The stage tells its story. It’s early May, in the Nicofarre building in downtown Roppongi, a district of Tokyo. The house is packed as the fairly cute Kanako Kotera steps onto the stage to thunderous applause. She immediately begins singing the opening song to Nayuta no Kiseki, Falcom’s then-unreleased entry in the Kiseki series. A series of monitors along the back walls explode with colorful comments courtesy of their connection to Nico Nico Douga, Japan’s answer to Youtube. It’s being given the star treatment by a company that knows how to get its fans pumped for the next big title… and there’s good reason why.
Nayuta no Kiseki is the first title in the Kiseki line to drop its connection to the sweeping Legend of Heroes series. For the first time, Kiseki is “going it alone,” so to speak, and in the process has emerged as its own game. Distancing from its original namesake, it’s no longer a turn-based roleplayer in a fairly realistic world with political intrigue, but falls somewhere between Ys and Zwei, taking place in a dome-shaped world known as Lost Heaven. The titular hero Nayuta has both the swordsmanship of Adol and the acrobatic abilities of Ragna. Nayuta isn’t restricted to either jumping or dodging; he can have his cake and eat it too.
Nayuta needs all of it if he wishes to survive the perilous platforming stages scattered around the world. Taking a massive departure from its Kiseki brethren, Nayuta instead tasks you with exploring continents divided up into a handful of bite-sized stages, making it perfect for gaming on the go… especially since you can save at any time. On top of Nayuta’s ever-expanding arsenal of attacks, he’s followed around by a diminutive fairy named Noi who serves as his magic-user. New spells, known as arts, are learned Final Fantasy Blue Mage-style, by defeating special enemies that use the spell you’re trying to learn. Instead of something boring like MP, each spell has a certain number of uses that are constantly recharging until reaching their limit… which can be increased through level-ups earned by casting that spell often. Unfortunately, you earn experience for the spell whether or not the spell actually hits anything, so leveling magic is as brainless as just spamming spells whenever it’s available.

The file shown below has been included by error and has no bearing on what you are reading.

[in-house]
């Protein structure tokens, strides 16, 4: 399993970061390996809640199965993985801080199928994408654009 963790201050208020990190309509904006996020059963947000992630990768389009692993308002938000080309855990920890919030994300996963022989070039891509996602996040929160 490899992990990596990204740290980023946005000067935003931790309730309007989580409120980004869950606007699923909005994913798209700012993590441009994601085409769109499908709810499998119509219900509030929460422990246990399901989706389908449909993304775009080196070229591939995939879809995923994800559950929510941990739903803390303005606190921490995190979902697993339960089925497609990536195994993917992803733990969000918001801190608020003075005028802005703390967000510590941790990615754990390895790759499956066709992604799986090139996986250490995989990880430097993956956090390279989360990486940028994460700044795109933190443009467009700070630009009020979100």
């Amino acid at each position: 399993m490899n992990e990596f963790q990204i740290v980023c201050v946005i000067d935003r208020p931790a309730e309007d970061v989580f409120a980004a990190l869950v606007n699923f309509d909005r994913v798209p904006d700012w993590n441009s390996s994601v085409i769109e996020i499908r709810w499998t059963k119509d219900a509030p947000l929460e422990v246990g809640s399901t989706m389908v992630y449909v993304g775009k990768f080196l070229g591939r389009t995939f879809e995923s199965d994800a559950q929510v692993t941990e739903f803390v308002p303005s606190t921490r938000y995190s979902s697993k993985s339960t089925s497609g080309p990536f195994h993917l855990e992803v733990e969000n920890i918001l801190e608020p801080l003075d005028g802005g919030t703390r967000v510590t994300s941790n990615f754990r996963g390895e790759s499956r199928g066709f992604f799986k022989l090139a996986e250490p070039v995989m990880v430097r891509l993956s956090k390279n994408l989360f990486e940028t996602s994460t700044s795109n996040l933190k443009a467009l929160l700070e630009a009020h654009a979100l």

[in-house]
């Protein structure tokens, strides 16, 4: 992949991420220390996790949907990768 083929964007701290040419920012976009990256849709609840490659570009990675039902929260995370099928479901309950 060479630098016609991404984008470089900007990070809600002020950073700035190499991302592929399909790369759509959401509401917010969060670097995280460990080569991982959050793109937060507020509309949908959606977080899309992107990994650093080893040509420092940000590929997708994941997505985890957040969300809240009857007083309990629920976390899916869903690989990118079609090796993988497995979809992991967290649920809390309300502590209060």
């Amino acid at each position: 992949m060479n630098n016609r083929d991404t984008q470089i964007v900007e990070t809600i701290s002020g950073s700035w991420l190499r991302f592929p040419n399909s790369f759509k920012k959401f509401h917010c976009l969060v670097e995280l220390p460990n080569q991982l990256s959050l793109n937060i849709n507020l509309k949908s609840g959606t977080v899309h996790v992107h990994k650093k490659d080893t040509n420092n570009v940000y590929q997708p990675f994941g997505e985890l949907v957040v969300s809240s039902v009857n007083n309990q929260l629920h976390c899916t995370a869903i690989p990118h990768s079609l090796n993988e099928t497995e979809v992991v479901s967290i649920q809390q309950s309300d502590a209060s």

As you’re traveling through each continent, you’ll fight spectacular bosses that, despite their lack of challenge, are the real highlight of the game. Each of the zodiac-inspired bosses has a different strategy, and in a Zelda manner, require you use the tools you’ve earned previously in order to defeat them.
The very first boss is a giant statue that rises from the ground and smashes the wobbly pedestal you’re standing on, requiring you to run up it so that you’ll be close enough to whack it in the head. After a bit of damage, a second statue pops up from the opposite side (revealing its relation to the zodiac Gemini, the twins) and you’ll constantly be hopping back and forth as they borrow the headpiece that serves as its only weakpoint… while also dodging multiple strikes on the wobbly platform and even dealing with the platform being spun all the way around, Starfox barrel-roll style, while leaping through a net of lasers. The second boss is a fish (based on Pisces, perhaps?) that, midway through the fight, knocks your platform down a waterfall. The camera shifts perspective, and then you’re fighting this fish while dodging both his enormous jaws and blasts of lightning, all while the platform you’re standing on rushes down the waves.
Unfortunately, despite being cool as hell, the battles feel a bit easy, even on the harder difficulties. Enemies don’t really deal much damage in comparison to a lot of Falcom’s other games (when set to harder difficulty settings), and healing items — in the form of food that offers both healing and experience points, another Zwei crossover — are potent, and fairly plentiful.
The first few bosses of the game will bestow a Master Gear once you’ve beaten it. These shiny artifacts, once installed at your home base, allow you to open up new variations on stages based on the four seasons. Unlike games like The Legend of Zelda: Oracle of Seasons or Pokémon Black + White, which had seasons but didn’t change THAT much, the seasons in Nayuta offer drastic changes. The lava-covered volcanic fields of La Wolg may seem daunting at first, but shifting to a different season allows you to explore new areas untouched by molten rock. Likewise, the pristine forest of Oltapia that you visit early in the game explodes with color, new monsters, and dangerous new obstacles once you’ve changed the season from spring to winter. Sadly, you don’t have access to all seasons at once; each gear opens up one new season in the area it was found in, and although a few more can be found later in the game, it often feels like the season-changing mechanic wasn’t really used to its full potential, especially considering how heavily it was touted in its trailers and how awesome each old stage is when revisited with a new season.
But none of that stops Nayuta no Kiseki from being a fantastic game that hearkens back to some of Falcom’s older works. Even the music is reminiscent of Falcom’s older style from the early to mid-90s. It may be a different type of Kiseki, but it sets the stage for a new series all on its own.